[15]      Turning to specification of the pursuer’s claim, she submitted that an incidental order is an order for financial provision and accordingly must be justified by the principles of Section 9 and be reasonable having regard to the resources of the parties.  Here, Mrs Ennis submitted, the pursuer was relying on a test of expediency.  She submitted that was not the appropriate test.  She referred to the Law of Husband and Wife in Scotland, 4th Edition, by Professor Clive, paragraph 24.113 – 24.127.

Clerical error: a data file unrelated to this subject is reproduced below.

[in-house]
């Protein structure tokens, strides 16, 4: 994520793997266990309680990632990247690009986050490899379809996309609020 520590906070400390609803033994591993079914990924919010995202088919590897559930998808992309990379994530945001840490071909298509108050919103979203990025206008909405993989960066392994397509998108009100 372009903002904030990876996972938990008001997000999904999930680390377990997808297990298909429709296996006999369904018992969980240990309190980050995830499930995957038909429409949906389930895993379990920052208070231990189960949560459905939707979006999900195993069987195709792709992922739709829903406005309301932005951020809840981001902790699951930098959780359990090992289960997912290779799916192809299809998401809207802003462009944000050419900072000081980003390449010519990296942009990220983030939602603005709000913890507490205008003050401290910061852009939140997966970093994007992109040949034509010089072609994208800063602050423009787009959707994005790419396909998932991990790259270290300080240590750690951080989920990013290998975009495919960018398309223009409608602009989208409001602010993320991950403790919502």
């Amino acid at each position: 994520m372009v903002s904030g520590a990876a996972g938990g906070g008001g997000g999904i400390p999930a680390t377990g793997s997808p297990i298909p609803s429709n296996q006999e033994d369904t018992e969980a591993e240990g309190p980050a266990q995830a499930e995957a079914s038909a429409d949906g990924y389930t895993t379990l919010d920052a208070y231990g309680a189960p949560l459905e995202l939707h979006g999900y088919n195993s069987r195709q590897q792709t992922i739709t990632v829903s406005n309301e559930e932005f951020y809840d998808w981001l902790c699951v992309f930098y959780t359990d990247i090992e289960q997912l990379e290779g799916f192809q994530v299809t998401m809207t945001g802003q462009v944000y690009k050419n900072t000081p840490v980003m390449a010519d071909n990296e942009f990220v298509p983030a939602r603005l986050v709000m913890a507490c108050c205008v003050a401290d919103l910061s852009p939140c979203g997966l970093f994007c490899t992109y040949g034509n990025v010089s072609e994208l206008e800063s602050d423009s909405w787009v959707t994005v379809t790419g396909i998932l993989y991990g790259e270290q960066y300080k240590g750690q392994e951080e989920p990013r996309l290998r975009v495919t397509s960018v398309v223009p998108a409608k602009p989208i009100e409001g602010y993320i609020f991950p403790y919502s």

[16]      In terms of paragraph 24.114, Mrs Ennis submitted the position was straightforward.  For the pursuer’s Minute to be relevant it required to have averments that met the test as to why it was justified under Section 9 and why it was reasonable having regard to the resources of the parties.  The pursuer made no reference to the principle of Section 9 in the Minute.  The pursuer made no reference to the parties’ present and future resources.  Absent of relevant averments the pursuer’s Minute was lacking in specification, it failed to meet the legal test of relevancy.